Trauma to the nerve, either from cutting the nerve or fracture of the bone surrounding the ear (tempral bone), can cause paralysis of the face. The treatment depends on the time of the injury, the location, and the onset and extent of the paralysis. UCI's facial nerve specialist, Dr. Djalilian, can give you more information on the options given the complexity of the possibilities.
Facial Nerve Tests
Depending on the disorder and the time of onset, several tests of facial nerve function or imaging tests, such as CT or MRI scans may be obtained. The facial nerve tests include the electroneuronography (ENoG test). This test allows the specialist identify the extent of the injury to the nerve or onset of paralysis in the first 21 days after the injury. The facial nerve electromyography (EMG) test is meant to identify the prognosis and progress of recovery after 21 days from the injury or onset of paralysis.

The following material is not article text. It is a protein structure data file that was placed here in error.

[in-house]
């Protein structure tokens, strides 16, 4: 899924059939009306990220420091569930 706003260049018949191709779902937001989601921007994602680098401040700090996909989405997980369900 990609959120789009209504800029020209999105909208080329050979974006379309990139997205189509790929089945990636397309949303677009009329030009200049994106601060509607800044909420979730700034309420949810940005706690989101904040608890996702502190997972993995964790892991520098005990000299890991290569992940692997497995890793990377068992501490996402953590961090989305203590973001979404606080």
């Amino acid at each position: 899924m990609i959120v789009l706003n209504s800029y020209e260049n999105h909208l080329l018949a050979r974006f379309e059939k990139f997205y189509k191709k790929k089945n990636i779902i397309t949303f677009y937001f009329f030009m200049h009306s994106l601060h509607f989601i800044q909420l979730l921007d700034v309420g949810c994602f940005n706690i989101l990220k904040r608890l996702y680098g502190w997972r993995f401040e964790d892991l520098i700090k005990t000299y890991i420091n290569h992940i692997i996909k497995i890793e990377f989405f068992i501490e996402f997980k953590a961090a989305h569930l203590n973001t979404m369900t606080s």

The diagnosis and treatment of facial paralysis is generally carried out by your physician in addition to a consultation with an otolaryngologist (ear, nose, and throat / head and neck specialist). The facial paralysis center at UC Irvine is based in the department of otolaryngology and under the direction of sub-specialists in the treatment of facial nerve disorders. These are Dr. Djalilian (neurotologist), Dr. Kim (Head and Neck/Microvascular Reconstructive Surgery), Drs. Crumley and Wong (Facial Plastics Surgery). The team also includes an audiologist (hearing/balance/facial nerve testing specialist), neurologist (brain specialist), ophthalmologist (eye specialist), and physical therapist.
Why Come to the UC Irvine Facial Paralysis Center?
The UC Irvine Facial Paralysis Center focuses on the diagnosis and treatment of patients with acute or chronic facial paralysis, multi-disciplinary rehabilitation for patients, and research into the cause and care of patients with these conditions. The latest techniques of diagnosis and treatment of acute and chronic facial paralysis are used. The team presents their latest research and clinical work at national and international meetings.
To Make an Appointment with at the Facial Paralysis Center, Please Call 714-456-7017 or click here to request an appointment via the web.